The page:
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[p. 9] frequently without mention of the lad's name. The following is from the Boston Gazette of 3 June, 1771.

Medford, May 25, 1771. This Day died here, Mr. William Tufts, jun., aged about 44 Years, and left a widow and a Number of small Children to lament his Loss. As an Husband, he was kind and benevolent; as a Parent, tender and affectionate; a good Neighbor, and very industrious in his Calling. He lived beloved, and died lamented, and made a hopeful Change. When he was about 18 years of age he enlisted a volunteer into the service of his King and Country in the Expedition against Cape-Britain under the command of Lt. General Pepperrell, in the year 174ZZZ—where he signalized his Courage in a remarkable Manner at the Island Battery, when the unsuccessful Attempt was made by a Detachment from the Army to take by Storm. He got into the Battery, notwithstanding the heavy Fire of the French Artillery and small Arms, climbed up the Flag-Staff, struck the French Colors, pulled off his read Great Coat, and hoisted it on the Staff as English Colors, all which Time there was a continued Fire at him from the Small Arms of the French, and got down untouched, thoa many Bullets went throa his Trousers and Cloathes.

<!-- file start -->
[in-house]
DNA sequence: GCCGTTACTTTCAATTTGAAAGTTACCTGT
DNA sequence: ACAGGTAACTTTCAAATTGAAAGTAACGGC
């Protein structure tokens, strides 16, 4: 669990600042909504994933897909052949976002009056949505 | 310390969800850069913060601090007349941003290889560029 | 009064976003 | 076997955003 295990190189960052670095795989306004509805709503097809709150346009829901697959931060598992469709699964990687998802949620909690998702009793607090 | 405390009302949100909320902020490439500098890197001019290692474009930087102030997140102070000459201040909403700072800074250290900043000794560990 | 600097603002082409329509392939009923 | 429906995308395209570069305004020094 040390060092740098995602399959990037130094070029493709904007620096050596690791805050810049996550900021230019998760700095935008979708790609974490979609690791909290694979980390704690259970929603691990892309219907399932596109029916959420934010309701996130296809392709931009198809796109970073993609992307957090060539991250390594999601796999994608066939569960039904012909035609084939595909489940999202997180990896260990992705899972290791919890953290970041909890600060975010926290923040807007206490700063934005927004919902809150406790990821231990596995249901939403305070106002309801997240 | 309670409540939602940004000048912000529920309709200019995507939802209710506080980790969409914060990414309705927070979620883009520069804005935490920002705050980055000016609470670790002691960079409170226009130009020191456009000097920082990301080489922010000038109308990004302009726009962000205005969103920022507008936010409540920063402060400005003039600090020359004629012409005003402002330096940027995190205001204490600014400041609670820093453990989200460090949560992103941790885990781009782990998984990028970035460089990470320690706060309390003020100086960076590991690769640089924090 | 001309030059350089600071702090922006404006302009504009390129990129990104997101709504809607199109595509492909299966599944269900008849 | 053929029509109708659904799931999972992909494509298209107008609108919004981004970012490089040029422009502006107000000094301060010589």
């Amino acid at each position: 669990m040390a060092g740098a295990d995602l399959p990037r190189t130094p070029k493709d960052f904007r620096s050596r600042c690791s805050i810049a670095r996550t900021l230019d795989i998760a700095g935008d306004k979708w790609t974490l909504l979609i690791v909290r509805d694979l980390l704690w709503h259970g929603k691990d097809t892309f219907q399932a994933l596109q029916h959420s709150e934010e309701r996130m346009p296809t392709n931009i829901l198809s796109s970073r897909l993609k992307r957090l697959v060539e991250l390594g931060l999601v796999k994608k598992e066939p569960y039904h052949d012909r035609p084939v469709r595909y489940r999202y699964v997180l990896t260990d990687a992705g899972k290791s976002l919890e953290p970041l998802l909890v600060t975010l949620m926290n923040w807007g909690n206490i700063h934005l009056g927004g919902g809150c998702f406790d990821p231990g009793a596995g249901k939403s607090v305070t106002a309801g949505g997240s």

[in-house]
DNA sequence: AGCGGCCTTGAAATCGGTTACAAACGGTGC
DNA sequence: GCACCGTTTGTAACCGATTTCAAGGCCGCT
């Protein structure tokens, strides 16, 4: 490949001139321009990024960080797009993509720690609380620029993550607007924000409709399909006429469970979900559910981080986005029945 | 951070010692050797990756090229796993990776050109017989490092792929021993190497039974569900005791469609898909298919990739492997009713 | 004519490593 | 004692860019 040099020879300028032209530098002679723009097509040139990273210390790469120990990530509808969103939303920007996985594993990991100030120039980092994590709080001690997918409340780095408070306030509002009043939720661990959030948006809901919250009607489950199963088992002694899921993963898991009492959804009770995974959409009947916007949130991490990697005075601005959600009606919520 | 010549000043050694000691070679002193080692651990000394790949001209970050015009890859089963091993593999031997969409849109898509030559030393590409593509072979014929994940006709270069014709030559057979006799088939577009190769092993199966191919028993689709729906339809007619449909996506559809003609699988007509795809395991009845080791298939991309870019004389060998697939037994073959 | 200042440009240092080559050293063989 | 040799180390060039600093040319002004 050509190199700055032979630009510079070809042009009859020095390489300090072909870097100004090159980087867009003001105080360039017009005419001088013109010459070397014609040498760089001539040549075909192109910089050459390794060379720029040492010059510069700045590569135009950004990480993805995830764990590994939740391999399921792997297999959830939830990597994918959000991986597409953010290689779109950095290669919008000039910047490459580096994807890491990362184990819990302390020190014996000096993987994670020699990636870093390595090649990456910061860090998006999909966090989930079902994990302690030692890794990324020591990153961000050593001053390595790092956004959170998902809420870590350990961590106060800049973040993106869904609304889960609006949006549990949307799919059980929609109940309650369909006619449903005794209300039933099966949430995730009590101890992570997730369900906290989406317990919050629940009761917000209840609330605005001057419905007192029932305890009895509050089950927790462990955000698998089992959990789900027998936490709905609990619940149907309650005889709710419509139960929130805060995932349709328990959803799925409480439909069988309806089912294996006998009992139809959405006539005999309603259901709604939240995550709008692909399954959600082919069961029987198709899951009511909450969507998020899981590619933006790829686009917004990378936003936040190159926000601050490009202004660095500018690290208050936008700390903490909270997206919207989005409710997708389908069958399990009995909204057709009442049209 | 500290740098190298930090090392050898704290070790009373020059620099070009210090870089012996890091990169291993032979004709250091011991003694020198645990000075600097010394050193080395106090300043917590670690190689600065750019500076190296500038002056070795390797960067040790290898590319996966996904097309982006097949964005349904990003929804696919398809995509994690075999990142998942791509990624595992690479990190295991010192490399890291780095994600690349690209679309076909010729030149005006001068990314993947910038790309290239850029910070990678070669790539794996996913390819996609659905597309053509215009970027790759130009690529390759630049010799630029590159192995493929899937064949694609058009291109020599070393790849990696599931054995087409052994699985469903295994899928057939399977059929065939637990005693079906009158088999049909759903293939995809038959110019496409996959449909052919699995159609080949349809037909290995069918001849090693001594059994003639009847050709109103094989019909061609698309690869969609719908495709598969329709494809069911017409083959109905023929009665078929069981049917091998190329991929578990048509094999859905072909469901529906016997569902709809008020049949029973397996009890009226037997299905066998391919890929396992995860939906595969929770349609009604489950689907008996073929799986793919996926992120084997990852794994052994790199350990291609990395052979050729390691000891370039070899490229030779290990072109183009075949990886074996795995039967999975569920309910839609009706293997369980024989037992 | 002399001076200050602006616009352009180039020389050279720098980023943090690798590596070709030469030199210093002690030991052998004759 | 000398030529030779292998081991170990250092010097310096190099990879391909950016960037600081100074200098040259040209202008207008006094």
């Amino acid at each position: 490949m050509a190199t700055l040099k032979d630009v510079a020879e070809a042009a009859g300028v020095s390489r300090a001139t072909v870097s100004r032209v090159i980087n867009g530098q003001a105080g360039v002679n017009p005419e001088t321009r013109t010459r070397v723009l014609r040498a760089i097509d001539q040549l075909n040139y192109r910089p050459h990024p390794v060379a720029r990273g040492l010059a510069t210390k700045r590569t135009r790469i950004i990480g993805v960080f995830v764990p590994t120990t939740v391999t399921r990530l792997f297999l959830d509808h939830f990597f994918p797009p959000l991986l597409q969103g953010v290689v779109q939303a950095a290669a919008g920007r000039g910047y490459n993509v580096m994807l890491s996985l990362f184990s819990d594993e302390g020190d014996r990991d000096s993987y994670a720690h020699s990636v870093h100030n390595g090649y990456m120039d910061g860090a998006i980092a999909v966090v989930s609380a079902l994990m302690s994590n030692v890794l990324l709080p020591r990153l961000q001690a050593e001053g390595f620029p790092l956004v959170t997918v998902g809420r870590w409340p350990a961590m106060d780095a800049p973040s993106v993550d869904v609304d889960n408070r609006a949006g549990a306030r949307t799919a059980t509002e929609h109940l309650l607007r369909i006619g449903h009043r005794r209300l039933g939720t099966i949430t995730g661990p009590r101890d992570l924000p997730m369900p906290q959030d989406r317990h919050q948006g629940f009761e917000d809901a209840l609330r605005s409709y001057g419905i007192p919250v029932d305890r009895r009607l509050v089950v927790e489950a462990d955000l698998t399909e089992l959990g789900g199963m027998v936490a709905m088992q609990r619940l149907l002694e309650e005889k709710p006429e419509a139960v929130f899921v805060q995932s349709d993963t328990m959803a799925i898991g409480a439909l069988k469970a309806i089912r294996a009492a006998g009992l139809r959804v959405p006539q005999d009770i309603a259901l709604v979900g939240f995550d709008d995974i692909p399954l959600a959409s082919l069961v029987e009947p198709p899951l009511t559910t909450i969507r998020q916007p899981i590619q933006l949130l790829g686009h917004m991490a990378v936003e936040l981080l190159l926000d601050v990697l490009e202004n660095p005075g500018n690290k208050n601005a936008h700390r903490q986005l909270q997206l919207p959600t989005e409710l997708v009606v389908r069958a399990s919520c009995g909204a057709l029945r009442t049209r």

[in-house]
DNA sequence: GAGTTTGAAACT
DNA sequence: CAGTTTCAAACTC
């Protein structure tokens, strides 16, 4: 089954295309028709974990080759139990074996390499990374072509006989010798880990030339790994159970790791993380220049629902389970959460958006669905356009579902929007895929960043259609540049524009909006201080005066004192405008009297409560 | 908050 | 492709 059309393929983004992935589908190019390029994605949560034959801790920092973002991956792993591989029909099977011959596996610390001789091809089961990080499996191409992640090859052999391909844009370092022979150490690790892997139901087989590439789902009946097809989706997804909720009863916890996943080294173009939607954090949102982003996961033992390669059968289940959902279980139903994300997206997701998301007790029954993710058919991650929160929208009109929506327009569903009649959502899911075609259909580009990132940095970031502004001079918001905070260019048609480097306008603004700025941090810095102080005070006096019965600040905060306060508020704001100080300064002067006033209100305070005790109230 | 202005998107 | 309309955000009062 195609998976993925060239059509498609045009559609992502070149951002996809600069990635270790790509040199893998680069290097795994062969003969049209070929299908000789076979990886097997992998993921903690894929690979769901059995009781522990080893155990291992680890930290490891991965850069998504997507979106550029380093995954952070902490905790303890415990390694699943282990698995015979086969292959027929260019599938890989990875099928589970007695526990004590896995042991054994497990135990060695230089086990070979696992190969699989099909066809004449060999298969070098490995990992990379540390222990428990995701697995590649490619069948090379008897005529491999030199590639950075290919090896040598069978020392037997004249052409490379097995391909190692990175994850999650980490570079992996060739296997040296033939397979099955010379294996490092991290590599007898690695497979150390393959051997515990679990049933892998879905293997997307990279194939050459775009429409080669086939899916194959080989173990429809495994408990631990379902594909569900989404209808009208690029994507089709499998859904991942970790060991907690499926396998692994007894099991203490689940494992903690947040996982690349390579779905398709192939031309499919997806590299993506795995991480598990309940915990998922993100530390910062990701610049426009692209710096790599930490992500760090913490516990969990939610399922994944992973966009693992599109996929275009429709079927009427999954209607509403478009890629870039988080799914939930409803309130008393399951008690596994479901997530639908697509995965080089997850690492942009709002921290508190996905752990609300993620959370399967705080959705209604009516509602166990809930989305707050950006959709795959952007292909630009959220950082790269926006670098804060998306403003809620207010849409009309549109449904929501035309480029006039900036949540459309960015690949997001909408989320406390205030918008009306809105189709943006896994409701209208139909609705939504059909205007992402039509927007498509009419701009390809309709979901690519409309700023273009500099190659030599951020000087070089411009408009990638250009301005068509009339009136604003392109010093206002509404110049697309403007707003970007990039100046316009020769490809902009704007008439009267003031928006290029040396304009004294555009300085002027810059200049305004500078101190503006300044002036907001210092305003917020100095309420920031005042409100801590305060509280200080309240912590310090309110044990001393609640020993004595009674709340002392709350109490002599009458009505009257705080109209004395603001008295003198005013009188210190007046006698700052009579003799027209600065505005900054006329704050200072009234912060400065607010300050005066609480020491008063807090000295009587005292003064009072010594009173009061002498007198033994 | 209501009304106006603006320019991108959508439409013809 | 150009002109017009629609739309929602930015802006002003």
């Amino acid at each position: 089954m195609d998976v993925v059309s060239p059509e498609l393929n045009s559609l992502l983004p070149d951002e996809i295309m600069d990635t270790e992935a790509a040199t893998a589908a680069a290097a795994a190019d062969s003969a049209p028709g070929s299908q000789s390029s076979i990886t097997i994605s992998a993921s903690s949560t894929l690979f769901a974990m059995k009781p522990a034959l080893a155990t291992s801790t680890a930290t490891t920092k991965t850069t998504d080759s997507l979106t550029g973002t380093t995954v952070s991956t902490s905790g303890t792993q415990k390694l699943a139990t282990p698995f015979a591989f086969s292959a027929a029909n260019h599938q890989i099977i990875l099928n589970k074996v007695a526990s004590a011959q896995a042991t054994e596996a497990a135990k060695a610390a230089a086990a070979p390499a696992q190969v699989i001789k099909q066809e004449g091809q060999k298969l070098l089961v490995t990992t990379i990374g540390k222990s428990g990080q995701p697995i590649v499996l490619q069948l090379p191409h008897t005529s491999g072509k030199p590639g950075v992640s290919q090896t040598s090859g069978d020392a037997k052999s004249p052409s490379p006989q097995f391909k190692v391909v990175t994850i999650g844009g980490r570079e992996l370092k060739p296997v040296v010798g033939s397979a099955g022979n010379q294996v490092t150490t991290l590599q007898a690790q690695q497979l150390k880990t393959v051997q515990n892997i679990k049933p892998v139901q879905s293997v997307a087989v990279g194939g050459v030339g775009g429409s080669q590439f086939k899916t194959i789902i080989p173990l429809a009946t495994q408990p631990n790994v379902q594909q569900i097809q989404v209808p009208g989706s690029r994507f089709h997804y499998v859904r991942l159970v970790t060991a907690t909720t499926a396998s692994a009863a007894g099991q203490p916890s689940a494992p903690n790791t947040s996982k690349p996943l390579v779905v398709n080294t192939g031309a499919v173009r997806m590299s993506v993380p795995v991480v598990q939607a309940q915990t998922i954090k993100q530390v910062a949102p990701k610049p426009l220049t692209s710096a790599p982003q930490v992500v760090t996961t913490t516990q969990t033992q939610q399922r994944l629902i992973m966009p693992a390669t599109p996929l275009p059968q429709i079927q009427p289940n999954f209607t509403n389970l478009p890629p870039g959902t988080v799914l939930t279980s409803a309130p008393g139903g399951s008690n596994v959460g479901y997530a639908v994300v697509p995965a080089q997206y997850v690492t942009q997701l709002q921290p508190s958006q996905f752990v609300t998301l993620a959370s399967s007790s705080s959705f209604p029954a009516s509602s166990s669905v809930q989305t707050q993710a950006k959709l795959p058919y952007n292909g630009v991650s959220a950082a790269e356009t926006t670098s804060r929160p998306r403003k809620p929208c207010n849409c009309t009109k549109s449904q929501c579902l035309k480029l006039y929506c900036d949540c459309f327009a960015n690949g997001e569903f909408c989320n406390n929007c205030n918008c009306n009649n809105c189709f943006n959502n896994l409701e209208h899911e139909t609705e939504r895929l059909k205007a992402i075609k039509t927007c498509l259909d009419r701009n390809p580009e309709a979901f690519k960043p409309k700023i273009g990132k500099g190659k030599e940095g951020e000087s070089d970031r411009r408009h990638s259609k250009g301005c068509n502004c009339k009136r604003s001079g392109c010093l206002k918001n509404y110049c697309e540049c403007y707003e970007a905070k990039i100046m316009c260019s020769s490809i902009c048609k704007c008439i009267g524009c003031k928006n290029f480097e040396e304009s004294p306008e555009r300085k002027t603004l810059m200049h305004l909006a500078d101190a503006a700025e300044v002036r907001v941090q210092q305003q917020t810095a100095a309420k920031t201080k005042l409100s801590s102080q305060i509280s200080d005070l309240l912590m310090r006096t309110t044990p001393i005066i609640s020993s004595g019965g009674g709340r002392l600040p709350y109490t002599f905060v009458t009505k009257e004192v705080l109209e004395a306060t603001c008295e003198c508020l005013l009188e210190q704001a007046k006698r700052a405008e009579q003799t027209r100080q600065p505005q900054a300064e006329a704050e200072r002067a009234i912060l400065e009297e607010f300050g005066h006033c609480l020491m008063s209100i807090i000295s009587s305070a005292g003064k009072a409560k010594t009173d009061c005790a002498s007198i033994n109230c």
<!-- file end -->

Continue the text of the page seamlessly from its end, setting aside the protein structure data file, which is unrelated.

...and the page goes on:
Query. If a Roman Soldier had done such a bold, daring and Loyal action, would he not have had a Monument of Fame erected for him? or at least some gratuity made him by his king and country?

And now his Family is needy.

Perhaps this obituary was written by some partisan friend or loving relative in whose eyes the act seemed greater than in those of the writers who have omitted to mention Tufts' name. Parkman, who will be spoken of later, covers the period of this war in his ‘Half Century of Conflict,’ and truly no historical writing can be more simple, more charming, or more complete in detail of facts, and for pleasant and interesting reading I commend the book to the attention of our school children.

In 1871 this newspaper account was reprinted in full in an article where the story was told again for the public, and since that time it has been given by successive writers with the youth's name, though Parkman suggests that the act was over exploited. It has been written for young readers by another author and I hope the boys and girls will know all the history concerning William Tufts and also of the events in which he took part.

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